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Brian Wilson: All right, so what are you doing to educate the pharmacists and get everybody on board?
Reaching Out to Pharmacists About DisposeRx
Robert Verscharen: Well, what we’re doing is we’re working with associations that have large numbers of pharmacist members. Two examples of that would be the wholesalers that support the independent pharmacies and their pharmacists. And we’ve got programs that we provide to the wholesalers, and they use those to communicate to pharmacists. And for the chain pharmacies that comprise over half of the drugstores now in the Country, we have programs for the individual chains.
Now each of the chains adapts our program to fit their specific capabilities and needs. But we’re standing there ready to support them in the endeavors to make sure that for all pharmacists, there’s some knowledge of a new way of disposing of products.
Brian, there’ve been other methods out there for the last several years in terms of either mailing back products, putting them in kiosks, or destroying them. However, the difference between those methods and DisposeRx is we’re recommending that this destruction happen right in the vial, the same vial that the product was dispensed with. We have a way that we think is ecologically superior. Our product doesn’t leech into the water table.
Our product is easier to use than any other method. But we’re not parochial about this. We want to support any method to get that product out of the medicine cabinet, get it away from the hands of people that might have a misadventure, as I call it, with a prescription product, and start down that path to addiction.
Brian Wilson: Tell me what drives your passion. Because I can tell you have a great passion for this idea.
Robert Verscharen: I do have a great passion. I think the whole team at DisposeRx has that passion. I’ve made my career in this industry for years. I’ve seen the tragedy that occurs. I have personal family and friends that have been touched by this. So it’s a chance to just take a stand and say I’m going to do my part, be it small, but I’m going to do my part to help to change the way the culture treats opioids and the life cycle of the opioids. So that it is not getting into the wrong hands and being used inappropriately.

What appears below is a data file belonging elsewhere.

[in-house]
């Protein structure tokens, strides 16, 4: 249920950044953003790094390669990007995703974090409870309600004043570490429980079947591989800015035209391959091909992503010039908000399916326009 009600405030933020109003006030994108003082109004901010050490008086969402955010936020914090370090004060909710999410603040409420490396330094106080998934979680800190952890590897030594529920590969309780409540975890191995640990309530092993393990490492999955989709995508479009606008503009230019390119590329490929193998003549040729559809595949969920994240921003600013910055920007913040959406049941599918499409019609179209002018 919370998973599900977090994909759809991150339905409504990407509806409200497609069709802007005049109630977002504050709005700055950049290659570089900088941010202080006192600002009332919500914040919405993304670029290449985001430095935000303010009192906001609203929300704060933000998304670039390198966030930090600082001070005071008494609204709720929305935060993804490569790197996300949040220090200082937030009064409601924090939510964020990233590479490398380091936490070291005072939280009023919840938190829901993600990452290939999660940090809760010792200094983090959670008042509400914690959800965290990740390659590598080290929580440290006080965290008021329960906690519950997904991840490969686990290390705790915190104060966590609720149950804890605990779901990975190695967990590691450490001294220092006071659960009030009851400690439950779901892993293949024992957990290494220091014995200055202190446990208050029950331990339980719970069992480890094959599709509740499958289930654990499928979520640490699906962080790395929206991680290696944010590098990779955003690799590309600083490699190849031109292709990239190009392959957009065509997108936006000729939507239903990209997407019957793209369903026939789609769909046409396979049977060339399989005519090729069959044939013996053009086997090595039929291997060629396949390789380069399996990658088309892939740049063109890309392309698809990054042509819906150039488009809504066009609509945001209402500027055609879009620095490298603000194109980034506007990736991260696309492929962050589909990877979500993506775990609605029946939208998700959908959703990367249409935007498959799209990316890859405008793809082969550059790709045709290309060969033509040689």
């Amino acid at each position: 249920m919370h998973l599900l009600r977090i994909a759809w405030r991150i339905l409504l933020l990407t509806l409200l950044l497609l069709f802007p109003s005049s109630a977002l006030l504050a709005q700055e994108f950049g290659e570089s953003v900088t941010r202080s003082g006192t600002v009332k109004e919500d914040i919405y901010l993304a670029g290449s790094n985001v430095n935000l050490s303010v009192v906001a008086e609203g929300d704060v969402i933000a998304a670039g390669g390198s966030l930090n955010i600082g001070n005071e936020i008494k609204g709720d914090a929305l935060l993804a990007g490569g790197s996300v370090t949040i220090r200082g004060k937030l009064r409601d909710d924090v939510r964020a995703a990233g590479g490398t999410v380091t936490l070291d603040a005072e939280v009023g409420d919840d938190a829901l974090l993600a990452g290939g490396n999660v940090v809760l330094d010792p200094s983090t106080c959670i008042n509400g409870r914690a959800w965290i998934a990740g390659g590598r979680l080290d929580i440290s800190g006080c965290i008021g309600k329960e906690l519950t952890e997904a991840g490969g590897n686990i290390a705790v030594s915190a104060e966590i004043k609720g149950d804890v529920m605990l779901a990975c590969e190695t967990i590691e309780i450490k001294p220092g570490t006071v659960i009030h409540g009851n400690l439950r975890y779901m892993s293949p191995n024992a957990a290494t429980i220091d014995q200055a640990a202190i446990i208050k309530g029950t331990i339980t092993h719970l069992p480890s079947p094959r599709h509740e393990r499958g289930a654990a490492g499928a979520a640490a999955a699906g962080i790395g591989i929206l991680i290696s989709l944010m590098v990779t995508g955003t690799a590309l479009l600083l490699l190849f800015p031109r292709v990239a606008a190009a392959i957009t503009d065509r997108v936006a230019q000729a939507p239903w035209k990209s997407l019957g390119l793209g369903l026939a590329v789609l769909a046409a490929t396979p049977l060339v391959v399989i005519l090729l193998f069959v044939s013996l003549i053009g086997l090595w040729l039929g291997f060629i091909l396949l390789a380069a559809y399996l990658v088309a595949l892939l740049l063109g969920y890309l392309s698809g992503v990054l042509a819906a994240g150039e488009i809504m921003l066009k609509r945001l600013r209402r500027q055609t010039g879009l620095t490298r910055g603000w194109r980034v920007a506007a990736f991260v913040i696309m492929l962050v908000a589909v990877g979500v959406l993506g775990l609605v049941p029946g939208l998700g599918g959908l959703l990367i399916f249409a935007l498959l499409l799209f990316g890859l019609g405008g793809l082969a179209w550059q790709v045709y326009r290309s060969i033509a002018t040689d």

Opioids are the most effective reliever of legitimate, severe pain. We don’t want to push that balance too far to eliminate patients that really need the medication from getting access. But it’s our position that by getting the appropriate use of medication, we’ll probably limit the desire of folks to move too far in the control of the product so that those that need it won’t suffer without relief. But it will not be available in the quantities it is now to be misused.
Brian Wilson: Bob, is there anything else you might add about pharmacists and their role in breaking this chain of abuse.
Pharmacists Role in Breaking the Chain of Opioid Abuse
Robert Verscharen: Over the past years and even decades in America, surveys have shown that the pharmacist is one of America’s most trusted professions. Always number one or two. It’s either pharmacists for several years, then it’s nurses, then it goes back to pharmacists. Why is that?
It’s because the pharmacist provides access to patients. Pharmacists don’t require appointments. You could go into a pharmacy whenever the pharmacy is open and get advice about over the counter and prescription remedies. Additionally, the convenience of pharmacies. One or more pharmacies is within three miles of over 90 percent of the American public.
And no one matches the knowledge about the general range of both over the counter and pharmaceuticals than does the pharmacist. I like to think of it almost like he’s the last warrior keeping the family safe by making sure that inappropriate opioids are not available. The warrior on the bridge protecting the public.
Brian Wilson: Thank you so much.
Robert Verscharen: Thank you.
Brian Wilson: While pharmacists are a key part of educating the public about this issue, there’s something you can do right now to take proper care of the unused or unwanted prescriptions in your medicine cabinet. Visit DisposeRx.com to learn how in just a few minutes you can responsibly dispose of your medications in a simple environmentally friendly way. That’s DisposeRx.com.
Announcer: Thank you for listening to Opioids: Hidden Dangers, New Hope. Subscribe today where you get your podcast or visit opioids-hiddendangers-newhope.com for more information. This presentation is underwritten by DisposeRx.